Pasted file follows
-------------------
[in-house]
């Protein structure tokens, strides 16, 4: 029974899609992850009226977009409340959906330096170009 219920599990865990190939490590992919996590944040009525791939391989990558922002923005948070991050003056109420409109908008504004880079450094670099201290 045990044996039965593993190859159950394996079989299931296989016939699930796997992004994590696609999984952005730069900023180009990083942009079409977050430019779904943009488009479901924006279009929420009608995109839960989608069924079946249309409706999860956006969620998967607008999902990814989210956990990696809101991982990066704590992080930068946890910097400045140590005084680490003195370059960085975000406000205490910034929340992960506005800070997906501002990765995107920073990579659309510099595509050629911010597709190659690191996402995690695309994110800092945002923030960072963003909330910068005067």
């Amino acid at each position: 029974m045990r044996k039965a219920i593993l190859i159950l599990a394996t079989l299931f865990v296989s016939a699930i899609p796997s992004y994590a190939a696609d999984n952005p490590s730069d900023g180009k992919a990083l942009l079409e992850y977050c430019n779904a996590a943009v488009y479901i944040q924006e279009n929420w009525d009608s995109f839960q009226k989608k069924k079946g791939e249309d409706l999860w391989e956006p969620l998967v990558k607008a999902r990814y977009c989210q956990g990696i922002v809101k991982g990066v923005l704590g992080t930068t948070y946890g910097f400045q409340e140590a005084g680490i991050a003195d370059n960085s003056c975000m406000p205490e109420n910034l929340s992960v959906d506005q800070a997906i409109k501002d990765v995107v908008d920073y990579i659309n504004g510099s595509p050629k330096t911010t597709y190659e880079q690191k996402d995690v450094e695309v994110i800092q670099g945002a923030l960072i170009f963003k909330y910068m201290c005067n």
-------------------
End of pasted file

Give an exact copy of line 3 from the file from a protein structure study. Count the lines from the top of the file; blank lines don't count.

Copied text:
């Amino acid at each position: 029974m045990r044996k039965a219920i593993l190859i159950l599990a394996t079989l299931f865990v296989s016939a699930i899609p796997s992004y994590a190939a696609d999984n952005p490590s730069d900023g180009k992919a990083l942009l079409e992850y977050c430019n779904a996590a943009v488009y479901i944040q924006e279009n929420w009525d009608s995109f839960q009226k989608k069924k079946g791939e249309d409706l999860w391989e956006p969620l998967v990558k607008a999902r990814y977009c989210q956990g990696i922002v809101k991982g990066v923005l704590g992080t930068t948070y946890g910097f400045q409340e140590a005084g680490i991050a003195d370059n960085s003056c975000m406000p205490e109420n910034l929340s992960v959906d506005q800070a997906i409109k501002d990765v995107v908008d920073y990579i659309n504004g510099s595509p050629k330096t911010t597709y190659e880079q690191k996402d995690v450094e695309v994110i800092q670099g945002a923030l960072i170009f963003k909330y910068m201290c005067n």